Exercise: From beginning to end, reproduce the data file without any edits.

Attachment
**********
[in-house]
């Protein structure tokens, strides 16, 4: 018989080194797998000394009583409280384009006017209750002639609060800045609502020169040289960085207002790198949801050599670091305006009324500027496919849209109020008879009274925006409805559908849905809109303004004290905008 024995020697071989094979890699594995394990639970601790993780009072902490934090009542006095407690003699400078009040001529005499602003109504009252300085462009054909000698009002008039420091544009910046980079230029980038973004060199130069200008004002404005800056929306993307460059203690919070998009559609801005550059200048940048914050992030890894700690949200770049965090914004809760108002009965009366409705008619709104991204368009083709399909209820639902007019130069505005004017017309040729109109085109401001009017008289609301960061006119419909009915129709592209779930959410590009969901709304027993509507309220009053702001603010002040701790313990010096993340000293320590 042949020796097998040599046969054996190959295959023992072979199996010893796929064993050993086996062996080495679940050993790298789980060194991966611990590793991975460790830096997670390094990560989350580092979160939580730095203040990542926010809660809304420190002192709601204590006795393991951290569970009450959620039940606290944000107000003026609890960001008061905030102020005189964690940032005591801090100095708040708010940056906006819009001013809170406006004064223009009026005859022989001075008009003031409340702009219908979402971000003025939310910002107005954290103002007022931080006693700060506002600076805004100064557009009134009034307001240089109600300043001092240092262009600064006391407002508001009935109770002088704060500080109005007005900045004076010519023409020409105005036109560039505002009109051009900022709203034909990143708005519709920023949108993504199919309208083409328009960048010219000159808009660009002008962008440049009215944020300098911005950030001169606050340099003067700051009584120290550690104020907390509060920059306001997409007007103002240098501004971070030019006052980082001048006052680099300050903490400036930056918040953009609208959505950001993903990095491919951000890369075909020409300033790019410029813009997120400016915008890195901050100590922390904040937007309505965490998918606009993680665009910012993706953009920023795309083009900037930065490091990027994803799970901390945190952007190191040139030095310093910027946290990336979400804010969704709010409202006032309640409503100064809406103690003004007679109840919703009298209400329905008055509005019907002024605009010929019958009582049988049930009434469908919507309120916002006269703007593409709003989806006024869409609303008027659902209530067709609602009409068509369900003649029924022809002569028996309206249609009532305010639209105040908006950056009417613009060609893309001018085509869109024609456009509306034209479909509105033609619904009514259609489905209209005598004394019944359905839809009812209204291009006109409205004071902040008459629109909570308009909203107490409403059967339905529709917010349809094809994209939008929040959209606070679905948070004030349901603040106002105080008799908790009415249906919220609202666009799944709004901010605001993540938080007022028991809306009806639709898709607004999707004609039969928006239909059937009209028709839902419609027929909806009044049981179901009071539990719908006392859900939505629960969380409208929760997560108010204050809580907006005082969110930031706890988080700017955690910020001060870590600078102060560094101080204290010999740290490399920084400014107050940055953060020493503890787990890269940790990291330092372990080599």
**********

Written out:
[in-house]
């Protein structure tokens, strides 16, 4: 018989080194797998000394009583409280384009006017209750002639609060800045609502020169040289960085207002790198949801050599670091305006009324500027496919849209109020008879009274925006409805559908849905809109303004004290905008 024995020697071989094979890699594995394990639970601790993780009072902490934090009542006095407690003699400078009040001529005499602003109504009252300085462009054909000698009002008039420091544009910046980079230029980038973004060199130069200008004002404005800056929306993307460059203690919070998009559609801005550059200048940048914050992030890894700690949200770049965090914004809760108002009965009366409705008619709104991204368009083709399909209820639902007019130069505005004017017309040729109109085109401001009017008289609301960061006119419909009915129709592209779930959410590009969901709304027993509507309220009053702001603010002040701790313990010096993340000293320590 042949020796097998040599046969054996190959295959023992072979199996010893796929064993050993086996062996080495679940050993790298789980060194991966611990590793991975460790830096997670390094990560989350580092979160939580730095203040990542926010809660809304420190002192709601204590006795393991951290569970009450959620039940606290944000107000003026609890960001008061905030102020005189964690940032005591801090100095708040708010940056906006819009001013809170406006004064223009009026005859022989001075008009003031409340702009219908979402971000003025939310910002107005954290103002007022931080006693700060506002600076805004100064557009009134009034307001240089109600300043001092240092262009600064006391407002508001009935109770002088704060500080109005007005900045004076010519023409020409105005036109560039505002009109051009900022709203034909990143708005519709920023949108993504199919309208083409328009960048010219000159808009660009002008962008440049009215944020300098911005950030001169606050340099003067700051009584120290550690104020907390509060920059306001997409007007103002240098501004971070030019006052980082001048006052680099300050903490400036930056918040953009609208959505950001993903990095491919951000890369075909020409300033790019410029813009997120400016915008890195901050100590922390904040937007309505965490998918606009993680665009910012993706953009920023795309083009900037930065490091990027994803799970901390945190952007190191040139030095310093910027946290990336979400804010969704709010409202006032309640409503100064809406103690003004007679109840919703009298209400329905008055509005019907002024605009010929019958009582049988049930009434469908919507309120916002006269703007593409709003989806006024869409609303008027659902209530067709609602009409068509369900003649029924022809002569028996309206249609009532305010639209105040908006950056009417613009060609893309001018085509869109024609456009509306034209479909509105033609619904009514259609489905209209005598004394019944359905839809009812209204291009006109409205004071902040008459629109909570308009909203107490409403059967339905529709917010349809094809994209939008929040959209606070679905948070004030349901603040106002105080008799908790009415249906919220609202666009799944709004901010605001993540938080007022028991809306009806639709898709607004999707004609039969928006239909059937009209028709839902419609027929909806009044049981179901009071539990719908006392859900939505629960969380409208929760997560108010204050809580907006005082969110930031706890988080700017955690910020001060870590600078102060560094101080204290010999740290490399920084400014107050940055953060020493503890787990890269940790990291330092372990080599």